Harry boarded the train at Hamilton Square and sat in the nearest empty seat he could find, which happened to be opposite a woman around retirement age. The older woman glanced at him, nervously looking down her nose. Her appearance was rather stylish and affluent; she most probably got on the train at Bromborough or Port Sunlight. He placed the rucksack between his legs.
The train, a British Rail class 507, disappeared into the darkness of the Mersey Tunnel and the automated female announcer informed passengers that the next station was James Street. Images of the River Mersey flooding and crashing through the tunnel played over in Harry’s head. As if he needed anything else to worry about this morning.
The train pulled into James Street. Harry got up and exited the carriage onto the platform. Nervously sweating buckets in his waxed Barbour jacket and flat cap, he embraced the cool air of the underground station, rested the rucksack on one of the platform’s benches, and tied the laces of his Timberland boots.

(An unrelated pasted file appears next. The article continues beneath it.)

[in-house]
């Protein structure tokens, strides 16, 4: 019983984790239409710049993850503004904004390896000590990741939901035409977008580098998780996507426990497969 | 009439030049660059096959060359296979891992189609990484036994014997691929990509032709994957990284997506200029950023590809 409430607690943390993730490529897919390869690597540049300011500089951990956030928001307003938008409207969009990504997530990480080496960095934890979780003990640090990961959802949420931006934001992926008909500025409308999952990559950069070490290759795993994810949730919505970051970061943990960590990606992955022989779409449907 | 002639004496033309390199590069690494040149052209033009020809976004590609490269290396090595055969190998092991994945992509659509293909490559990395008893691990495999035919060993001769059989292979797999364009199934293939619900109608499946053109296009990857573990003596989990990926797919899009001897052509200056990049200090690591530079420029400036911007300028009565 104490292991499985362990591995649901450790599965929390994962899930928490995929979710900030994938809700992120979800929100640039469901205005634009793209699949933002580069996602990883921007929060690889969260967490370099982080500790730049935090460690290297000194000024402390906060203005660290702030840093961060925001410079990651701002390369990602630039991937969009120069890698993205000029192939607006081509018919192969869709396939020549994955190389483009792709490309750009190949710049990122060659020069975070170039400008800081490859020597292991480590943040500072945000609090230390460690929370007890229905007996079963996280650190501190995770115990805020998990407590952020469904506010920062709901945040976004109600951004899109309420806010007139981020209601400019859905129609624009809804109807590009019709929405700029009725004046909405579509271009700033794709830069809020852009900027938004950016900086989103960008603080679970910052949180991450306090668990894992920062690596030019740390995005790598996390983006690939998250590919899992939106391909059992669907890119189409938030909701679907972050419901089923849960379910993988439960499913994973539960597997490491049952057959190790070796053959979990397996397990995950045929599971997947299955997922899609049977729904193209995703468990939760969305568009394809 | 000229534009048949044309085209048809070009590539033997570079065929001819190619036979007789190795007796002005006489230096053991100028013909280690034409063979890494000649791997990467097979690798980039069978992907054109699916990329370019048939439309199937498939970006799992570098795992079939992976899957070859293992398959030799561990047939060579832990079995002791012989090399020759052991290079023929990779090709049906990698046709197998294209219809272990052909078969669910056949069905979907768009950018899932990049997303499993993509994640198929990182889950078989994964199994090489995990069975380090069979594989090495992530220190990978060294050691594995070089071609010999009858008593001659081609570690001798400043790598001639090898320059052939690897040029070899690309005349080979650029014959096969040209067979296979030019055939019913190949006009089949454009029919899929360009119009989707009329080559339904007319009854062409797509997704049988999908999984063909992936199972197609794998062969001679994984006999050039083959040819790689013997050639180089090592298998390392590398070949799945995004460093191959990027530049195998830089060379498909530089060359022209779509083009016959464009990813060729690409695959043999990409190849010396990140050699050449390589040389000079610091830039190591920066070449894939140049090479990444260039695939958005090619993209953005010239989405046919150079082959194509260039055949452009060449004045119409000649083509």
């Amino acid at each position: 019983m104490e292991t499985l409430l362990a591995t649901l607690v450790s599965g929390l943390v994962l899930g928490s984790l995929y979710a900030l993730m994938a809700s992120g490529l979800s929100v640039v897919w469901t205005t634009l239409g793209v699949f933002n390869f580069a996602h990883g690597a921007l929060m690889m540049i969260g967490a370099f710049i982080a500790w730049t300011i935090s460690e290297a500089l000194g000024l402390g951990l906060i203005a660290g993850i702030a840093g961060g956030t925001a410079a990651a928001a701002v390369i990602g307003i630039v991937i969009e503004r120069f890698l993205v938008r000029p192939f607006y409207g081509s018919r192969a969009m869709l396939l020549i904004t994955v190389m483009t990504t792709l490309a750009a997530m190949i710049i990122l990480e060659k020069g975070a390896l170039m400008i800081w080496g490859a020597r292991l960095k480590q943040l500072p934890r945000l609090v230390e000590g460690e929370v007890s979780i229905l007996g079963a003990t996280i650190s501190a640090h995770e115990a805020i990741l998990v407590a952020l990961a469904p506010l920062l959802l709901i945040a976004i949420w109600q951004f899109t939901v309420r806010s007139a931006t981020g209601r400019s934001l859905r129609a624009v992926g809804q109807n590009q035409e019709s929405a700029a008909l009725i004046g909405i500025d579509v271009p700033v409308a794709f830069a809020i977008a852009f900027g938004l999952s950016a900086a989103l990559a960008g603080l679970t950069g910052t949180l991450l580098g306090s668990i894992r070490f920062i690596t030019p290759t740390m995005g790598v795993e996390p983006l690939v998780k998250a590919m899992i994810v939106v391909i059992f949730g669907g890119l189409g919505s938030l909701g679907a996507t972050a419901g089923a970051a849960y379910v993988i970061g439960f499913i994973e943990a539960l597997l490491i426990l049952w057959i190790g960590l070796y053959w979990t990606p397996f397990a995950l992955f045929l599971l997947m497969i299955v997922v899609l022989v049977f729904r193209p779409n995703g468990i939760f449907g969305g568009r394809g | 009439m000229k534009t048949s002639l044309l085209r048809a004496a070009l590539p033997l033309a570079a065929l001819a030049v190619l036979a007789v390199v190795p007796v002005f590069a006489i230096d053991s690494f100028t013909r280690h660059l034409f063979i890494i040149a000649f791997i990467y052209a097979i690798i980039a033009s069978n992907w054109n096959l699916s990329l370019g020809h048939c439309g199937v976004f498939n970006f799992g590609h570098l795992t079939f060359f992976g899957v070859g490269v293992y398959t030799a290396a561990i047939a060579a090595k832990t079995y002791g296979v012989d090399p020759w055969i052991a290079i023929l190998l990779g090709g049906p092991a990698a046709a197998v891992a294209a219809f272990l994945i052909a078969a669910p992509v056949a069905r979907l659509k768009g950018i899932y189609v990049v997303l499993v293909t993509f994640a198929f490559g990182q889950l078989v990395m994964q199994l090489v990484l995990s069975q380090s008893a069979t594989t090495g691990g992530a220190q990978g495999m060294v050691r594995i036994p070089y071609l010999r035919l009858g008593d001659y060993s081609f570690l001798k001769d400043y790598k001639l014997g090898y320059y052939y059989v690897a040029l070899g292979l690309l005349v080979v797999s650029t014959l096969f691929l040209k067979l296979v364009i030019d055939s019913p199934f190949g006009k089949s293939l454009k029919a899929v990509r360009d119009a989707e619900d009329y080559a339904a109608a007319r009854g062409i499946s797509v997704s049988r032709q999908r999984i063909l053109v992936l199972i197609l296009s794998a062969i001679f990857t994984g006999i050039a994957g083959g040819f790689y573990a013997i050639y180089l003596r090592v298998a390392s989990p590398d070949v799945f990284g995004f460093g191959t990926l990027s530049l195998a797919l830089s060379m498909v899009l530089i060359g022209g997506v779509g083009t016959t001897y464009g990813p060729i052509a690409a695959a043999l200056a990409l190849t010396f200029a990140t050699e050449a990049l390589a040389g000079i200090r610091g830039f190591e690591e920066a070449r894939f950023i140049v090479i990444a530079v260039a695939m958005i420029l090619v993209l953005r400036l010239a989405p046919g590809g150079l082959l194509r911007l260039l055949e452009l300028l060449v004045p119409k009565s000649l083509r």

He walked onto the escalators to street level and exited through the unstaffed ticket turnstile, passing the newsagents, tourist information and ticket office into the city centre of Liverpool with the rucksack he was given to by Conlin only an hour before, by the pavilion in Birkenhead Park. Under no circumstances was he to look in the bag, Conlin instructed him. Harry had taken on a massive debt and burden: he had to pay back Conlin because of his stepfather’s out-of-control addiction to FOBT machines, and this errand was the one and only option he had to do so. There was no other choice: it was either this or his mother’s life.
He had no idea what the rucksack contained and he didn’t really want to know. All he knew is that it stank to high heaven, like rotting pork. Paranoia ran through him like a gale-force wind. Visions of himself being pulled over for a stop and search by Merseyside Police and the officers finding bags of powder or unlaundered banknotes in the bag plagued and tortured his soul. He thought of his mother being brutally murdered by Conlin and his thugs. The thought of having himself made into a prison bitch made him shiver and perspire icicles.